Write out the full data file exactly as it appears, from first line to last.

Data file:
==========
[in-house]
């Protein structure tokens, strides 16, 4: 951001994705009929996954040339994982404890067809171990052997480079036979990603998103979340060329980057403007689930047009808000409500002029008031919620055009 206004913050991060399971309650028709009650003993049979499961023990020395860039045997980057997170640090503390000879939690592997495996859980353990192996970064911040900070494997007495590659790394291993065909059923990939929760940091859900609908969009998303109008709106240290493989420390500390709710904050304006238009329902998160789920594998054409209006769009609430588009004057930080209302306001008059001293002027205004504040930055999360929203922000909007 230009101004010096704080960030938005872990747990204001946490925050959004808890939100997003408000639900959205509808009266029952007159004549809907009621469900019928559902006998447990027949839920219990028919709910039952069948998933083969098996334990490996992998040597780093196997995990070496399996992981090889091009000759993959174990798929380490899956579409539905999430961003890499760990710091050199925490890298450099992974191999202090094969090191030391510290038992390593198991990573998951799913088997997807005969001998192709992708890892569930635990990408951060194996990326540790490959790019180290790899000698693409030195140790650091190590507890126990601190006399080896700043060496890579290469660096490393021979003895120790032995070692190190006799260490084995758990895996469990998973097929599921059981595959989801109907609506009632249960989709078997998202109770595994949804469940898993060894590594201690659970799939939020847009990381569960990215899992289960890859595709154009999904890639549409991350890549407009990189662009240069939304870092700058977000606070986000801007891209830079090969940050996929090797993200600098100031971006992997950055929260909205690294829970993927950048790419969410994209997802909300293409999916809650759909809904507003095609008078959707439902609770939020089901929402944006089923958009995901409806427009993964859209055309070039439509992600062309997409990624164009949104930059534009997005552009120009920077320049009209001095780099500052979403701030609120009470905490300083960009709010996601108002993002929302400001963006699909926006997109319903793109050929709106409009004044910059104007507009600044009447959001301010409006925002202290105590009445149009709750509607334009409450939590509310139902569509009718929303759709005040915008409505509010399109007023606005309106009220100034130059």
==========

[in-house]
């Protein structure tokens, strides 16, 4: 951001994705009929996954040339994982404890067809171990052997480079036979990603998103979340060329980057403007689930047009808000409500002029008031919620055009 206004913050991060399971309650028709009650003993049979499961023990020395860039045997980057997170640090503390000879939690592997495996859980353990192996970064911040900070494997007495590659790394291993065909059923990939929760940091859900609908969009998303109008709106240290493989420390500390709710904050304006238009329902998160789920594998054409209006769009609430588009004057930080209302306001008059001293002027205004504040930055999360929203922000909007 230009101004010096704080960030938005872990747990204001946490925050959004808890939100997003408000639900959205509808009266029952007159004549809907009621469900019928559902006998447990027949839920219990028919709910039952069948998933083969098996334990490996992998040597780093196997995990070496399996992981090889091009000759993959174990798929380490899956579409539905999430961003890499760990710091050199925490890298450099992974191999202090094969090191030391510290038992390593198991990573998951799913088997997807005969001998192709992708890892569930635990990408951060194996990326540790490959790019180290790899000698693409030195140790650091190590507890126990601190006399080896700043060496890579290469660096490393021979003895120790032995070692190190006799260490084995758990895996469990998973097929599921059981595959989801109907609506009632249960989709078997998202109770595994949804469940898993060894590594201690659970799939939020847009990381569960990215899992289960890859595709154009999904890639549409991350890549407009990189662009240069939304870092700058977000606070986000801007891209830079090969940050996929090797993200600098100031971006992997950055929260909205690294829970993927950048790419969410994209997802909300293409999916809650759909809904507003095609008078959707439902609770939020089901929402944006089923958009995901409806427009993964859209055309070039439509992600062309997409990624164009949104930059534009997005552009120009920077320049009209001095780099500052979403701030609120009470905490300083960009709010996601108002993002929302400001963006699909926006997109319903793109050929709106409009004044910059104007507009600044009447959001301010409006925002202290105590009445149009709750509607334009409450939590509310139902569509009718929303759709005040915008409505509010399109007023606005309106009220100034130059």